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Emily Saleme is rarely without her cell phone. The Westerville North High School senior said she is "attached" to the device and called it her "first priority" in the morning.
"I use my phone as like an alarm. I wake up to it," said Saleme. "It's in my bed with me sometimes. I fall asleep texting people."
Now, students like Saleme have one more place to send and receive those text messages. Some districts have relaxed the rules for cell phones in schools.
"Some teachers are o.k. if you leave it on your desk. Some teachers won't let you have it out," said Westerville North High School Junior Grace Zaher. "We can still use it at lunch, whenever we want."
Zaher said she receives text messages from teachers ahead of important tests. She described the reminders as helpful, particularly in her chemistry class.
"I really like getting my chemistry teacher's texts. I'll be studying the entire chapter, and she'll say there may or may not be an extended response question on part of section two," Zaher said.
Others like WNHS Junior Markaila Gordon, use her cell phone to check grades, get homework assignments and study.
"Since we are on our phones all the time, we know how they work," said WNHS Junior Markaila Gordon. "For some people, it is easier for them to use than to write. I think it is faster and more efficient."
Some teachers have are seeing the benefits too.
"We had some students who maybe said have said three or four words the entire semester," said Damon Mollenkopf, Westerville North High School Advanced Placement History Teacher. "All of a sudden, they are giving me these fantastic contributions via twitter or via texting or via email."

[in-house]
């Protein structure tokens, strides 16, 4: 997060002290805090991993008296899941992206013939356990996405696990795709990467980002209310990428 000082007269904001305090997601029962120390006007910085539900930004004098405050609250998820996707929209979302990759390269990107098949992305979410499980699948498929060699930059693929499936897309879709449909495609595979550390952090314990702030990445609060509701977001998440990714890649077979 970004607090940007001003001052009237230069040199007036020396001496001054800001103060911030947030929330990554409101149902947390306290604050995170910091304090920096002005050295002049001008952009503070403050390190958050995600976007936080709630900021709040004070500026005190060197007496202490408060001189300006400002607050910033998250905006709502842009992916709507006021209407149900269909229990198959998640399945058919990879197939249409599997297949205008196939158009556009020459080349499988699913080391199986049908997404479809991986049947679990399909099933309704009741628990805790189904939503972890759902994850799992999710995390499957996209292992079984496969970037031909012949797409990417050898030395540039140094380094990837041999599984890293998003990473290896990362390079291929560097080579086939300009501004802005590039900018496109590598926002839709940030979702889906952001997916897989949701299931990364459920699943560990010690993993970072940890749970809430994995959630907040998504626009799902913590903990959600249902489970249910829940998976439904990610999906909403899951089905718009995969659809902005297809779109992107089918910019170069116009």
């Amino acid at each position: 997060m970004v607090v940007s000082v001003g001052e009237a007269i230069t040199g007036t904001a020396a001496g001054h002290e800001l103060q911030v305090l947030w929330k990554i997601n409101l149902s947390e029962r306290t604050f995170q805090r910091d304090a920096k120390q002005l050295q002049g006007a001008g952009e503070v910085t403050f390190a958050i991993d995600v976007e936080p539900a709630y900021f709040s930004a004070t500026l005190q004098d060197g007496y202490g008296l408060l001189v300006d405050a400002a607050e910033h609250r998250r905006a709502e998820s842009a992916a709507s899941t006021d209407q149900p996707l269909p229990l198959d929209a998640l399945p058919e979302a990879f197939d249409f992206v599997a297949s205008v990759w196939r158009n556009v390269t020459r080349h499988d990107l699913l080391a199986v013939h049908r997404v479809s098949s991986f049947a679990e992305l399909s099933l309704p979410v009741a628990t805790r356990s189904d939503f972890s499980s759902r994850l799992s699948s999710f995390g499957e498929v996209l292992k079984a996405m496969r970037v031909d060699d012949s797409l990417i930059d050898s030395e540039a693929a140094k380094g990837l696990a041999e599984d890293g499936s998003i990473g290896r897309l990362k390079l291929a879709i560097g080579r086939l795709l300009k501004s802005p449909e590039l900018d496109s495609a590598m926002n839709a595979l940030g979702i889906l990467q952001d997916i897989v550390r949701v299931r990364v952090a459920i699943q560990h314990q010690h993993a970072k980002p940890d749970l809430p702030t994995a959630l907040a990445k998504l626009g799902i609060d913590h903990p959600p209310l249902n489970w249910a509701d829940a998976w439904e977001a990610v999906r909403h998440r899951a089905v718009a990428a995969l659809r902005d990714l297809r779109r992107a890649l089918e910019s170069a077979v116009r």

Mollenkopf has allowed students to use cell phones in his classroom at least four years. He says the devices are not required but allowed.
"It's about trying to differentiate and trying to create as many different ways to get kids on board with what we're doing," said Mollenkopf. "It really has forced a lot of people in education to rethink how we do things."
Mollenkopf uses the following social networking services to engage students in classroom discussions:
Saleme is a former student.
"Sometimes outside of class, we'll tweet at him. We can have Twitter discussions. We can tweet questions or anything we see throughout the day," said Saleme. "He lets us have our phones on the desk. If we had a text message from our parents or anything, we could just like grab it."
Mollenkopf admits the temptation for students to send text messages to friends is real.
"They are probably going to text their friends, but they're probably also going to be texting about something that's going on here," he said. "Where I found that it started working, my anecdotal evidence, I can get online and I can see kids using twitter or writing blogs at 9:30 on a Saturday night. Tell me when was the last time you saw a kid working on anything school related at 9:30 on a Saturday night?"
The networking services have connected Mollenkopf to tools he called unavailable in his classroom. Skype has allowed the Westerville, Ohio teacher to connect his students with educators abroad.
"I made a relationship with someone in Great Britain who is a history teacher," said Mollenkopf. "We're going to see this person today. They are going to explain to us how they teach the American Revolution differently than we teach it here in the United States. Those are people I could never bring into my classroom. That is expertise I could never bring into my classroom, with Skype I can do that."
It’s just one example of how social networking is changing how students are educated every day.